According to a new study conducted by sociologists Hui-Tzu Grace Chou and Nicholas Edge at Utah Valley University, research showed a correlation between a Facebook user’s disposition about their life and the amount of time spent on the social network. Approximately 425 students were asked to identify how much they agreed or disagreed with statements like “Life is fair” and “Many of my friends have a better life than me.” In addition, the students were asked about how much time they spent on Facebook, their number of Facebook friends as well as how many of those friends they had actually met in person. The researchers also attempted controlling for factors like relationship status, gender, religious beliefs and race.
Seeing a pattern emerge, the two sociologists discovered that as people spend more time on Facebook, they start to believe that others have a better life than they do. Within the paper, Chou and Edge stated “Those who have used Facebook longer agreed more that others were happier, and agreed less that life is fair, and those spending more time on Facebook each week agreed more that others were happier and had better lives. Furthermore, those that included more people whom they did not personally know as their Facebook “friends” agreed more that others had better lives.”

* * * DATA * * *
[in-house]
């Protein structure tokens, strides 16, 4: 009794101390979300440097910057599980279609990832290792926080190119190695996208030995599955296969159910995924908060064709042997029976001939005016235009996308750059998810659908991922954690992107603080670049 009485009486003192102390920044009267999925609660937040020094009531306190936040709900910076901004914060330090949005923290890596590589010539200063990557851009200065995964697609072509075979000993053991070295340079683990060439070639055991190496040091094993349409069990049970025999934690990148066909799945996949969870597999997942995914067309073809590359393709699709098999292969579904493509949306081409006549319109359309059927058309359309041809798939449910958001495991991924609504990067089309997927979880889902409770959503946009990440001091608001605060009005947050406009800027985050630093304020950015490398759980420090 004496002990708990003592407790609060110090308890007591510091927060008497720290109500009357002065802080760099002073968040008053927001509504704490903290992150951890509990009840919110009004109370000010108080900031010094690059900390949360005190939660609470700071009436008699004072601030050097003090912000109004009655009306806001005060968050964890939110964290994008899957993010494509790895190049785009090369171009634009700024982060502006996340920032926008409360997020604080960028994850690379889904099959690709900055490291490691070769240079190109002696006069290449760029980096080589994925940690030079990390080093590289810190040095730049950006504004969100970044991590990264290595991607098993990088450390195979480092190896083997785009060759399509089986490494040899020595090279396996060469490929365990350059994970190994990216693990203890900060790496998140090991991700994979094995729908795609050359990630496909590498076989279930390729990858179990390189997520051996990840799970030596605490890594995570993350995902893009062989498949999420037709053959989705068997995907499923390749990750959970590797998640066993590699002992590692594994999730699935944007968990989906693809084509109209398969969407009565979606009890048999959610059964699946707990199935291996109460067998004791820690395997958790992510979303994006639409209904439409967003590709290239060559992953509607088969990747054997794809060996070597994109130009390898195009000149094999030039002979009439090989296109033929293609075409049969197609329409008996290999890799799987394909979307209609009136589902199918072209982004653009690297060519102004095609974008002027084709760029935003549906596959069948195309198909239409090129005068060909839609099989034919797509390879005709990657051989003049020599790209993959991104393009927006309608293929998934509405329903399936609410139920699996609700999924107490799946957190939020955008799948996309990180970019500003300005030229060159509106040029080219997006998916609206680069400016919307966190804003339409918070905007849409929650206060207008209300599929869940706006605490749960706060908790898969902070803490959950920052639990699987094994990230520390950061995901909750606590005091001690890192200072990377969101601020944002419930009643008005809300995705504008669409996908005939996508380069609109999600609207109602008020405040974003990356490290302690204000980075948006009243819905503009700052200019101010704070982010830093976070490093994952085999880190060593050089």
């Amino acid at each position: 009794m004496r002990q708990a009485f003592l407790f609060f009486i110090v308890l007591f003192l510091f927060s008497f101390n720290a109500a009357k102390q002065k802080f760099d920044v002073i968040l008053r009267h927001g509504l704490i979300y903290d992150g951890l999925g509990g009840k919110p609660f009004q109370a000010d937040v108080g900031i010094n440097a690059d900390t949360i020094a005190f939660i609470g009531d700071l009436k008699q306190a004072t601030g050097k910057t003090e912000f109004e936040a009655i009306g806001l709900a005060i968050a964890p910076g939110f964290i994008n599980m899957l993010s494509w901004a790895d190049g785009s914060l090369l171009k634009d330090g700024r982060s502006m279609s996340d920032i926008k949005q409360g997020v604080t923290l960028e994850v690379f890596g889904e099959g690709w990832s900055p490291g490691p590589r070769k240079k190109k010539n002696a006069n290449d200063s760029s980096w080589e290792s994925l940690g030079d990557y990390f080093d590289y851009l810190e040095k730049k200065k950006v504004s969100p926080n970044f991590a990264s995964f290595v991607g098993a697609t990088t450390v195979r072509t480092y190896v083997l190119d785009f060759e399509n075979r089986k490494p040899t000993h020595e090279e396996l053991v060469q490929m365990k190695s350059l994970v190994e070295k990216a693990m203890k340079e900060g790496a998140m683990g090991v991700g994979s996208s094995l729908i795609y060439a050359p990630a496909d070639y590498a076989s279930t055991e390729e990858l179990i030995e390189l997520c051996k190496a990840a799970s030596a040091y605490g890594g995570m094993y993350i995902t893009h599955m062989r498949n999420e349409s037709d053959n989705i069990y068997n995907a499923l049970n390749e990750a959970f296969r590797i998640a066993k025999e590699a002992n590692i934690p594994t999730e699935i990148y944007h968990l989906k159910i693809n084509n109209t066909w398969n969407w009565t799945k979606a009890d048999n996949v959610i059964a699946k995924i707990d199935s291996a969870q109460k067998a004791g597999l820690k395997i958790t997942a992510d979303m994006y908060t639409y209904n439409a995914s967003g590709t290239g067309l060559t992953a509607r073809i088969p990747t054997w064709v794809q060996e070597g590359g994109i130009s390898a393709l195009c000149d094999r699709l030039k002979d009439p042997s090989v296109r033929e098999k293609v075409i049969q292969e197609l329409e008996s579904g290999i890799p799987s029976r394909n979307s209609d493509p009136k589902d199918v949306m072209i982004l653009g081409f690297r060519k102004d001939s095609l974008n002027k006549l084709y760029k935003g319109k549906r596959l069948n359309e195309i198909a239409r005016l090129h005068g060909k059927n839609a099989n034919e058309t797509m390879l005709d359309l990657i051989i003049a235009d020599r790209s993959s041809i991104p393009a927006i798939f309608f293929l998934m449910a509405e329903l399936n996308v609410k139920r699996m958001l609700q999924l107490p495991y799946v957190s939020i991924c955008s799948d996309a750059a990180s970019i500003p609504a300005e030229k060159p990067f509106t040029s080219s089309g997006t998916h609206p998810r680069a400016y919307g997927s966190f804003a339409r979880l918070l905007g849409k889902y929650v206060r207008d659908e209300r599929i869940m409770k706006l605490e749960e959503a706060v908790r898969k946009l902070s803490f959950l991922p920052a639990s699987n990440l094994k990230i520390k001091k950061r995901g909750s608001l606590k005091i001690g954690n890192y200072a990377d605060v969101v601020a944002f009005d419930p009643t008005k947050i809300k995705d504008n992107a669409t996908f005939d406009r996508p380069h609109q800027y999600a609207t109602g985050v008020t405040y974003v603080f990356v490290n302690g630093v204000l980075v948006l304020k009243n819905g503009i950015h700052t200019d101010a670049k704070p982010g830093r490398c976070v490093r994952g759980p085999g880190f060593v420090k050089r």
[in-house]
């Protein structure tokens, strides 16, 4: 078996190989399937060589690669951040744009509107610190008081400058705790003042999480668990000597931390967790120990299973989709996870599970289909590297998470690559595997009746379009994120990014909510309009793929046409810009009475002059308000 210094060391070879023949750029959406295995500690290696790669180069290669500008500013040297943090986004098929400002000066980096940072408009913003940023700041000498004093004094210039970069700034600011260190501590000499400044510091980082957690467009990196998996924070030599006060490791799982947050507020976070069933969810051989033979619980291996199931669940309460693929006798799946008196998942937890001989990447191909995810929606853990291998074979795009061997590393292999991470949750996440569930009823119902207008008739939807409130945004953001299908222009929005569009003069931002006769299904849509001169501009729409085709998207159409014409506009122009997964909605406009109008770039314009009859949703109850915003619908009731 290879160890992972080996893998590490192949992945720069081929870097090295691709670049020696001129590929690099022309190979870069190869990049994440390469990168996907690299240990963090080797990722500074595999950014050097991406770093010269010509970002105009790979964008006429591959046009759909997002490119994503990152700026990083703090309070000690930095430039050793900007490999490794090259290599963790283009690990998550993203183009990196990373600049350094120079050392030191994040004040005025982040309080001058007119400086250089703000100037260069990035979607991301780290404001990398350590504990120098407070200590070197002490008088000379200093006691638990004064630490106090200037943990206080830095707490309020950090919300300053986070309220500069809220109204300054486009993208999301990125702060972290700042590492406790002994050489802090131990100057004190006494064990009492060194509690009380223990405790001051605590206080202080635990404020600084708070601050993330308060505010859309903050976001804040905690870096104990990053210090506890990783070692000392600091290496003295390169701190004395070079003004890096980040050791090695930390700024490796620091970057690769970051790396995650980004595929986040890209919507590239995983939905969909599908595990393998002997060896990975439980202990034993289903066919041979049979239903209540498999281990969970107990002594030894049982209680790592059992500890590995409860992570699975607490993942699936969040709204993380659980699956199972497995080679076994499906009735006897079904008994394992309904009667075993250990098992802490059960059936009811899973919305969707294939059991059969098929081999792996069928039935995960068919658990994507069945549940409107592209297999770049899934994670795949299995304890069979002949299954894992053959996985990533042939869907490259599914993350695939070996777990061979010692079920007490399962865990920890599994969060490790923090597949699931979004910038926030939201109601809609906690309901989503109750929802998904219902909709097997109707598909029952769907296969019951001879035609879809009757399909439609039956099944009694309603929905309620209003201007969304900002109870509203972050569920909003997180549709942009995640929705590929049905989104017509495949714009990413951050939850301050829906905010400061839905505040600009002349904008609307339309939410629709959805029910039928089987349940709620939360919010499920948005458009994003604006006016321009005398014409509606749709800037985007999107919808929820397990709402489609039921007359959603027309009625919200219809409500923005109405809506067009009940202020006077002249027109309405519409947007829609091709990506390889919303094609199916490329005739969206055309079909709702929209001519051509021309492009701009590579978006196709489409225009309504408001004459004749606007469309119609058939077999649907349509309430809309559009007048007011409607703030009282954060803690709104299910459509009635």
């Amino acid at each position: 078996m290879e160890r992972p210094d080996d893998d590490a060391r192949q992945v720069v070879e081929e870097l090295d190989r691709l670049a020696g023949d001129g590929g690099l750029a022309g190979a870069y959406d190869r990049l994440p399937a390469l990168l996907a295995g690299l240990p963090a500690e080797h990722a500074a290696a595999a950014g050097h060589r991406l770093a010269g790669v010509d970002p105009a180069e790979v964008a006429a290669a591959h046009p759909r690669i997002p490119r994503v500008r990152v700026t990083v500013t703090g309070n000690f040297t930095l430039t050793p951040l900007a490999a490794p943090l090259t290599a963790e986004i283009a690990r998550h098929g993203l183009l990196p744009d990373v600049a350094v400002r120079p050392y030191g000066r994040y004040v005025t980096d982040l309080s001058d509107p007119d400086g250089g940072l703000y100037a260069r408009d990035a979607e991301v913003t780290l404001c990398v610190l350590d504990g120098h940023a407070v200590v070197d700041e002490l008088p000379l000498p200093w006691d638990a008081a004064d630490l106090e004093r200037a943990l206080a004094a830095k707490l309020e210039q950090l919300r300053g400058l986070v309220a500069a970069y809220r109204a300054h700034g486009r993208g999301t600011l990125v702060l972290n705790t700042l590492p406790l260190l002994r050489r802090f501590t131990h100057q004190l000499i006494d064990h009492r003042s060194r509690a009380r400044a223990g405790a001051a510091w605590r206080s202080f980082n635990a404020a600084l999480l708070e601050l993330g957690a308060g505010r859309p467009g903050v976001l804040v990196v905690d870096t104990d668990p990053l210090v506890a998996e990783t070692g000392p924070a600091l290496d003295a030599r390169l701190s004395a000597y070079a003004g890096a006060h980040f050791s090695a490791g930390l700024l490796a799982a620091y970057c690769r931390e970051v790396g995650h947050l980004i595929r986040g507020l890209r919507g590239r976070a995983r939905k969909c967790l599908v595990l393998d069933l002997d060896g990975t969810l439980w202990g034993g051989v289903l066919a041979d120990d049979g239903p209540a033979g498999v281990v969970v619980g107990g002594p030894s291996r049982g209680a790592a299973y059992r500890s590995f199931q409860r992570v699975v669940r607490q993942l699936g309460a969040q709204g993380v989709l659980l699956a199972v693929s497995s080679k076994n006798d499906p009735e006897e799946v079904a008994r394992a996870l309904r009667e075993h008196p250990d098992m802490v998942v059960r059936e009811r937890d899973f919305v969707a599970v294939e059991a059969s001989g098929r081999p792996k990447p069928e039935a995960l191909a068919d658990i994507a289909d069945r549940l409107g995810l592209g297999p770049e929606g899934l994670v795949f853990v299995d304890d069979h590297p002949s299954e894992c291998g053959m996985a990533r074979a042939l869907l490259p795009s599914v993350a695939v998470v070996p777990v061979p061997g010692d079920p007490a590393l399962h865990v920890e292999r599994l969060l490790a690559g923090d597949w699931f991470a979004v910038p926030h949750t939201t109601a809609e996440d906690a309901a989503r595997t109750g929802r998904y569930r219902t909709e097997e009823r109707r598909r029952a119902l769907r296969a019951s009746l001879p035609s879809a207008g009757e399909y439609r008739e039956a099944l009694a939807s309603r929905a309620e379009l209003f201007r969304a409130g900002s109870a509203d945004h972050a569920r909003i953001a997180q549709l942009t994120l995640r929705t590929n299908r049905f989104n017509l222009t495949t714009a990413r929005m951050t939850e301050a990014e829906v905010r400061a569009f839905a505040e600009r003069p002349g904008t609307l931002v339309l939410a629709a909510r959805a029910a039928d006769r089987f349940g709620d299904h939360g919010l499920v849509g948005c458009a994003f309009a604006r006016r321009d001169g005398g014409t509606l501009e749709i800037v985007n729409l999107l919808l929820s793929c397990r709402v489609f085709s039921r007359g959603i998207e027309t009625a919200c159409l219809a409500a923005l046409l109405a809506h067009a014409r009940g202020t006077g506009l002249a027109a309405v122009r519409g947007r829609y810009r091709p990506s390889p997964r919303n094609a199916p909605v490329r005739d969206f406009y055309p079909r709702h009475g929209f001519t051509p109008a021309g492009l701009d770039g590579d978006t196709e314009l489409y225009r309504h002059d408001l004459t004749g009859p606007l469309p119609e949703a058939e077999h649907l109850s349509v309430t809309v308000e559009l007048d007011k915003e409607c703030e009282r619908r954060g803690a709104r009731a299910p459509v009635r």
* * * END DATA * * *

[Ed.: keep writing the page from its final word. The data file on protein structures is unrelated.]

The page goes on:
Published in the Cyberpsychology, Behavior and Social Networking journal, the study also concluded that people that spent less time socializing on Facebook and spent more time with real-life friends were less likely to be unhappy. Since Facebook users are far more likely to depict the happiest times of their lives through carefully curated photos rather than catalog depressing events, many users are more likely to believe that happiness is a constant in their friend’s lives. An earlier study conducted last year by the American Academy of Pediatrics also found that children and teenagers can develop “Facebook Depression” when being overwhelmed with positive status updates and photos of happy friends.